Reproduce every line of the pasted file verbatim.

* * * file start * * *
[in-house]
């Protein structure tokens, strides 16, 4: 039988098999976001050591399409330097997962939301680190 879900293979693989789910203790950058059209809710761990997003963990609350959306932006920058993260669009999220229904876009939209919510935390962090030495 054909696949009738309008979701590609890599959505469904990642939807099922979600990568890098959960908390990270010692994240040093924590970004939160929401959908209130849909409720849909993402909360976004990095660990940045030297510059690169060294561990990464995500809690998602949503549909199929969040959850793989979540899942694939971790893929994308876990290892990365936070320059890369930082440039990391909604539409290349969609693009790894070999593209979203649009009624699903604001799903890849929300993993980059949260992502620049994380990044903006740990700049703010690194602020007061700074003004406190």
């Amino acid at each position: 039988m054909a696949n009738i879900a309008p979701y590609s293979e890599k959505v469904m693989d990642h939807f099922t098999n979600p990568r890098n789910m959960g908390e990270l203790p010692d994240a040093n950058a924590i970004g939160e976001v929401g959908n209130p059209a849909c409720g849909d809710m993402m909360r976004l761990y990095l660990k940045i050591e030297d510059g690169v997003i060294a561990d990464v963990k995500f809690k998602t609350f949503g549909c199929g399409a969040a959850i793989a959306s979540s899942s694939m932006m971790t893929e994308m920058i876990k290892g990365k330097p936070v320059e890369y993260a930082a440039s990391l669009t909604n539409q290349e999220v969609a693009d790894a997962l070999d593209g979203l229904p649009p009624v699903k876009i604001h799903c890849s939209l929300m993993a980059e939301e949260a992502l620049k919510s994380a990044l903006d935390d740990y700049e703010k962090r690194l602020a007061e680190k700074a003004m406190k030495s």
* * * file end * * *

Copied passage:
[in-house]
């Protein structure tokens, strides 16, 4: 039988098999976001050591399409330097997962939301680190 879900293979693989789910203790950058059209809710761990997003963990609350959306932006920058993260669009999220229904876009939209919510935390962090030495 054909696949009738309008979701590609890599959505469904990642939807099922979600990568890098959960908390990270010692994240040093924590970004939160929401959908209130849909409720849909993402909360976004990095660990940045030297510059690169060294561990990464995500809690998602949503549909199929969040959850793989979540899942694939971790893929994308876990290892990365936070320059890369930082440039990391909604539409290349969609693009790894070999593209979203649009009624699903604001799903890849929300993993980059949260992502620049994380990044903006740990700049703010690194602020007061700074003004406190």
């Amino acid at each position: 039988m054909a696949n009738i879900a309008p979701y590609s293979e890599k959505v469904m693989d990642h939807f099922t098999n979600p990568r890098n789910m959960g908390e990270l203790p010692d994240a040093n950058a924590i970004g939160e976001v929401g959908n209130p059209a849909c409720g849909d809710m993402m909360r976004l761990y990095l660990k940045i050591e030297d510059g690169v997003i060294a561990d990464v963990k995500f809690k998602t609350f949503g549909c199929g399409a969040a959850i793989a959306s979540s899942s694939m932006m971790t893929e994308m920058i876990k290892g990365k330097p936070v320059e890369y993260a930082a440039s990391l669009t909604n539409q290349e999220v969609a693009d790894a997962l070999d593209g979203l229904p649009p009624v699903k876009i604001h799903c890849s939209l929300m993993a980059e939301e949260a992502l620049k919510s994380a990044l903006d935390d740990y700049e703010k962090r690194l602020a007061e680190k700074a003004m406190k030495s």